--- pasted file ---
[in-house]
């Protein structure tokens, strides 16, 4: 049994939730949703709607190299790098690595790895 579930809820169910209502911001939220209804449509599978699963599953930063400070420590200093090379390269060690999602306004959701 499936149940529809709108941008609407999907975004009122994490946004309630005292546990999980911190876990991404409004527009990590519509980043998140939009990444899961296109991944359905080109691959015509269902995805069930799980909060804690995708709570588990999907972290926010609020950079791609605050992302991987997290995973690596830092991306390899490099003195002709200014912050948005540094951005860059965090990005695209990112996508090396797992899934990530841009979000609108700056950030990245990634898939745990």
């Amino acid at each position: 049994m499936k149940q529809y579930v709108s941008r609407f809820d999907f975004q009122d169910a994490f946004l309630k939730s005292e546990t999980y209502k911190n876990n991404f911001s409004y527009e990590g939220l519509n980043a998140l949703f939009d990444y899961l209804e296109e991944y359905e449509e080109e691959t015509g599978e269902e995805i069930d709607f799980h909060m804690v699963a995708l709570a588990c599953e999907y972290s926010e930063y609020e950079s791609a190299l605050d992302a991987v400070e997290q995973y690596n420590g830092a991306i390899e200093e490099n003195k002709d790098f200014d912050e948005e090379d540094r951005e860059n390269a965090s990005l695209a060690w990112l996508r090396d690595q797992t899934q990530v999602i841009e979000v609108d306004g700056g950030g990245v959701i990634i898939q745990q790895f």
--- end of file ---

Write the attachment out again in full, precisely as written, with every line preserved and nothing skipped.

[in-house]
């Protein structure tokens, strides 16, 4: 049994939730949703709607190299790098690595790895 579930809820169910209502911001939220209804449509599978699963599953930063400070420590200093090379390269060690999602306004959701 499936149940529809709108941008609407999907975004009122994490946004309630005292546990999980911190876990991404409004527009990590519509980043998140939009990444899961296109991944359905080109691959015509269902995805069930799980909060804690995708709570588990999907972290926010609020950079791609605050992302991987997290995973690596830092991306390899490099003195002709200014912050948005540094951005860059965090990005695209990112996508090396797992899934990530841009979000609108700056950030990245990634898939745990």
């Amino acid at each position: 049994m499936k149940q529809y579930v709108s941008r609407f809820d999907f975004q009122d169910a994490f946004l309630k939730s005292e546990t999980y209502k911190n876990n991404f911001s409004y527009e990590g939220l519509n980043a998140l949703f939009d990444y899961l209804e296109e991944y359905e449509e080109e691959t015509g599978e269902e995805i069930d709607f799980h909060m804690v699963a995708l709570a588990c599953e999907y972290s926010e930063y609020e950079s791609a190299l605050d992302a991987v400070e997290q995973y690596n420590g830092a991306i390899e200093e490099n003195k002709d790098f200014d912050e948005e090379d540094r951005e860059n390269a965090s990005l695209a060690w990112l996508r090396d690595q797992t899934q990530v999602i841009e979000v609108d306004g700056g950030g990245v959701i990634i898939q745990q790895f």